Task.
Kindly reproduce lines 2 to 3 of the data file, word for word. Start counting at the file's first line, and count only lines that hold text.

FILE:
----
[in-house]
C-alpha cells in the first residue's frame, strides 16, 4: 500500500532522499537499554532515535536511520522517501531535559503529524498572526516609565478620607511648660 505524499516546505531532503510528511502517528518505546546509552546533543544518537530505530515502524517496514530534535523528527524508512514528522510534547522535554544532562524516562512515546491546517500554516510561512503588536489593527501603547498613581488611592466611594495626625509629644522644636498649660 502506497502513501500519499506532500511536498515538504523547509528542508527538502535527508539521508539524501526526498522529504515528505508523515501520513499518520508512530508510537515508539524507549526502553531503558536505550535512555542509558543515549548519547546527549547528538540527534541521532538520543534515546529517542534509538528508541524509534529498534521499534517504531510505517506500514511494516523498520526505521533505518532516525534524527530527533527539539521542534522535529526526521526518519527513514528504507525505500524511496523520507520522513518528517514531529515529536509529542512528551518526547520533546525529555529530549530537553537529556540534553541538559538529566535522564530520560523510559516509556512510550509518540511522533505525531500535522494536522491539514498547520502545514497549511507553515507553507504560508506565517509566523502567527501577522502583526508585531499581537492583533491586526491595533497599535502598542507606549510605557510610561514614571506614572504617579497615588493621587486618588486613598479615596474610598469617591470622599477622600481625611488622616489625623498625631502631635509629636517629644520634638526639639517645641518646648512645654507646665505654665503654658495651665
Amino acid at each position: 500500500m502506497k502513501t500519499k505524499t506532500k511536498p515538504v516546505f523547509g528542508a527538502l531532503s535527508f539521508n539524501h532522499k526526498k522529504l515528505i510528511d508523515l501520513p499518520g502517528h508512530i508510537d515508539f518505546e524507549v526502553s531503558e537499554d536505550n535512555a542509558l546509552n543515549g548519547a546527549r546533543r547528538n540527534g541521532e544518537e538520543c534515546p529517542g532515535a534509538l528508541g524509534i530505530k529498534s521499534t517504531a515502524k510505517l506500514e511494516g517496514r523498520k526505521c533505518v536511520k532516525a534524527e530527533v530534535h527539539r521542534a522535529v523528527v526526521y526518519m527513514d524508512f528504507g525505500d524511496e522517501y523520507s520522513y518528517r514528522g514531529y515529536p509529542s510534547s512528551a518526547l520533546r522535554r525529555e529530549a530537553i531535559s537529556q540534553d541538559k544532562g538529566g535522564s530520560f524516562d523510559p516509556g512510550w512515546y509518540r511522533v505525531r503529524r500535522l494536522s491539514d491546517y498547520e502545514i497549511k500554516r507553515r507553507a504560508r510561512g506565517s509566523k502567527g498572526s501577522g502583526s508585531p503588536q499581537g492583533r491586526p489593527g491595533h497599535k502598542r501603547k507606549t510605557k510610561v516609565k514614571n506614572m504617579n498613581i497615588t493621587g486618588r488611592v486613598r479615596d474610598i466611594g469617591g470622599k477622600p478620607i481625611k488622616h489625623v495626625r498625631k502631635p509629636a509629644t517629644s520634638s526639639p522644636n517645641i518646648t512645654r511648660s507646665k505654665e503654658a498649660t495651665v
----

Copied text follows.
C-alpha cells in the first residue's frame, strides 16, 4: 500500500532522499537499554532515535536511520522517501531535559503529524498572526516609565478620607511648660 505524499516546505531532503510528511502517528518505546546509552546533543544518537530505530515502524517496514530534535523528527524508512514528522510534547522535554544532562524516562512515546491546517500554516510561512503588536489593527501603547498613581488611592466611594495626625509629644522644636498649660 502506497502513501500519499506532500511536498515538504523547509528542508527538502535527508539521508539524501526526498522529504515528505508523515501520513499518520508512530508510537515508539524507549526502553531503558536505550535512555542509558543515549548519547546527549547528538540527534541521532538520543534515546529517542534509538528508541524509534529498534521499534517504531510505517506500514511494516523498520526505521533505518532516525534524527530527533527539539521542534522535529526526521526518519527513514528504507525505500524511496523520507520522513518528517514531529515529536509529542512528551518526547520533546525529555529530549530537553537529556540534553541538559538529566535522564530520560523510559516509556512510550509518540511522533505525531500535522494536522491539514498547520502545514497549511507553515507553507504560508506565517509566523502567527501577522502583526508585531499581537492583533491586526491595533497599535502598542507606549510605557510610561514614571506614572504617579497615588493621587486618588486613598479615596474610598469617591470622599477622600481625611488622616489625623498625631502631635509629636517629644520634638526639639517645641518646648512645654507646665505654665503654658495651665
Amino acid at each position: 500500500m502506497k502513501t500519499k505524499t506532500k511536498p515538504v516546505f523547509g528542508a527538502l531532503s535527508f539521508n539524501h532522499k526526498k522529504l515528505i510528511d508523515l501520513p499518520g502517528h508512530i508510537d515508539f518505546e524507549v526502553s531503558e537499554d536505550n535512555a542509558l546509552n543515549g548519547a546527549r546533543r547528538n540527534g541521532e544518537e538520543c534515546p529517542g532515535a534509538l528508541g524509534i530505530k529498534s521499534t517504531a515502524k510505517l506500514e511494516g517496514r523498520k526505521c533505518v536511520k532516525a534524527e530527533v530534535h527539539r521542534a522535529v523528527v526526521y526518519m527513514d524508512f528504507g525505500d524511496e522517501y523520507s520522513y518528517r514528522g514531529y515529536p509529542s510534547s512528551a518526547l520533546r522535554r525529555e529530549a530537553i531535559s537529556q540534553d541538559k544532562g538529566g535522564s530520560f524516562d523510559p516509556g512510550w512515546y509518540r511522533v505525531r503529524r500535522l494536522s491539514d491546517y498547520e502545514i497549511k500554516r507553515r507553507a504560508r510561512g506565517s509566523k502567527g498572526s501577522g502583526s508585531p503588536q499581537g492583533r491586526p489593527g491595533h497599535k502598542r501603547k507606549t510605557k510610561v516609565k514614571n506614572m504617579n498613581i497615588t493621587g486618588r488611592v486613598r479615596d474610598i466611594g469617591g470622599k477622600p478620607i481625611k488622616h489625623v495626625r498625631k502631635p509629636a509629644t517629644s520634638s526639639p522644636n517645641i518646648t512645654r511648660s507646665k505654665e503654658a498649660t495651665v